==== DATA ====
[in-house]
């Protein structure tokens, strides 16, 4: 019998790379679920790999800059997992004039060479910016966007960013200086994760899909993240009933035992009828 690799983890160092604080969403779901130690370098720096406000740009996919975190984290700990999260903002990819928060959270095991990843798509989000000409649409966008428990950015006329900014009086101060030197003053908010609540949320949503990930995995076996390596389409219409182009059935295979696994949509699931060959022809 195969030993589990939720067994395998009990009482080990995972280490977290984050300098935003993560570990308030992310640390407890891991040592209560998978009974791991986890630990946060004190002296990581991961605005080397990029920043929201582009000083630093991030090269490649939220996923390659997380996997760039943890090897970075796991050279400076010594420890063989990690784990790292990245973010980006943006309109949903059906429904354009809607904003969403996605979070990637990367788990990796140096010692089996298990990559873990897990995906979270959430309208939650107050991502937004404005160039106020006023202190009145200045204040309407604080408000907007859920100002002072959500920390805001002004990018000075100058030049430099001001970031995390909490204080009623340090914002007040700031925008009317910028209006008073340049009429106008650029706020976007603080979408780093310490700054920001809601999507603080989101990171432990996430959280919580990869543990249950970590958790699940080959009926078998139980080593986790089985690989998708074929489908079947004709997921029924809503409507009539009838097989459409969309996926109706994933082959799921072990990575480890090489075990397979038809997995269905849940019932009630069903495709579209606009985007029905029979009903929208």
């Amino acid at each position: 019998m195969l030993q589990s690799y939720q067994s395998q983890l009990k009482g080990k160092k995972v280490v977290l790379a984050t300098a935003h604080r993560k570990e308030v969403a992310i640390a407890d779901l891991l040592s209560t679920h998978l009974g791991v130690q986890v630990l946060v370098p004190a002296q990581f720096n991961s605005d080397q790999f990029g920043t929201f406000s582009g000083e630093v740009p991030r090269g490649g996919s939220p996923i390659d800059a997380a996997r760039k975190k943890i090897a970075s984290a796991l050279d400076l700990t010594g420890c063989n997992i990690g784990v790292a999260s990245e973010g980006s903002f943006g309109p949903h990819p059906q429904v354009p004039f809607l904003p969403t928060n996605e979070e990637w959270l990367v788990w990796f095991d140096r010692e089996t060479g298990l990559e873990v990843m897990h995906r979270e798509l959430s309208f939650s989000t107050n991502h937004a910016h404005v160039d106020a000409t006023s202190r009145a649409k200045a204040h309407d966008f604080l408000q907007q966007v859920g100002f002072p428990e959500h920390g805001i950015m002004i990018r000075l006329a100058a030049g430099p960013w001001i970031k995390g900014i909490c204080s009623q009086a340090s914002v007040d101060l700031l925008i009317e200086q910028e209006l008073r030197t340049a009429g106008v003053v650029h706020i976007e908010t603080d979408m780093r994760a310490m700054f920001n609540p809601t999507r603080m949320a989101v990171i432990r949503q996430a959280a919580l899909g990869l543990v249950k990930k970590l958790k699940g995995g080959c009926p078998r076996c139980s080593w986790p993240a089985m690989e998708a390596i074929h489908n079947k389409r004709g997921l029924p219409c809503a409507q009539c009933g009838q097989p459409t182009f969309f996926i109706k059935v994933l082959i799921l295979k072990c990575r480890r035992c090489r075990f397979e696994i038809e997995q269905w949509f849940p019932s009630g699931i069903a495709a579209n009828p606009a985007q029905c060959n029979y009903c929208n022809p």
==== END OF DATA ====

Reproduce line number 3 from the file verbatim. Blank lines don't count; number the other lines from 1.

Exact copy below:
């Amino acid at each position: 019998m195969l030993q589990s690799y939720q067994s395998q983890l009990k009482g080990k160092k995972v280490v977290l790379a984050t300098a935003h604080r993560k570990e308030v969403a992310i640390a407890d779901l891991l040592s209560t679920h998978l009974g791991v130690q986890v630990l946060v370098p004190a002296q990581f720096n991961s605005d080397q790999f990029g920043t929201f406000s582009g000083e630093v740009p991030r090269g490649g996919s939220p996923i390659d800059a997380a996997r760039k975190k943890i090897a970075s984290a796991l050279d400076l700990t010594g420890c063989n997992i990690g784990v790292a999260s990245e973010g980006s903002f943006g309109p949903h990819p059906q429904v354009p004039f809607l904003p969403t928060n996605e979070e990637w959270l990367v788990w990796f095991d140096r010692e089996t060479g298990l990559e873990v990843m897990h995906r979270e798509l959430s309208f939650s989000t107050n991502h937004a910016h404005v160039d106020a000409t006023s202190r009145a649409k200045a204040h309407d966008f604080l408000q907007q966007v859920g100002f002072p428990e959500h920390g805001i950015m002004i990018r000075l006329a100058a030049g430099p960013w001001i970031k995390g900014i909490c204080s009623q009086a340090s914002v007040d101060l700031l925008i009317e200086q910028e209006l008073r030197t340049a009429g106008v003053v650029h706020i976007e908010t603080d979408m780093r994760a310490m700054f920001n609540p809601t999507r603080m949320a989101v990171i432990r949503q996430a959280a919580l899909g990869l543990v249950k990930k970590l958790k699940g995995g080959c009926p078998r076996c139980s080593w986790p993240a089985m690989e998708a390596i074929h489908n079947k389409r004709g997921l029924p219409c809503a409507q009539c009933g009838q097989p459409t182009f969309f996926i109706k059935v994933l082959i799921l295979k072990c990575r480890r035992c090489r075990f397979e696994i038809e997995q269905w949509f849940p019932s009630g699931i069903a495709a579209n009828p606009a985007q029905c060959n029979y009903c929208n022809p």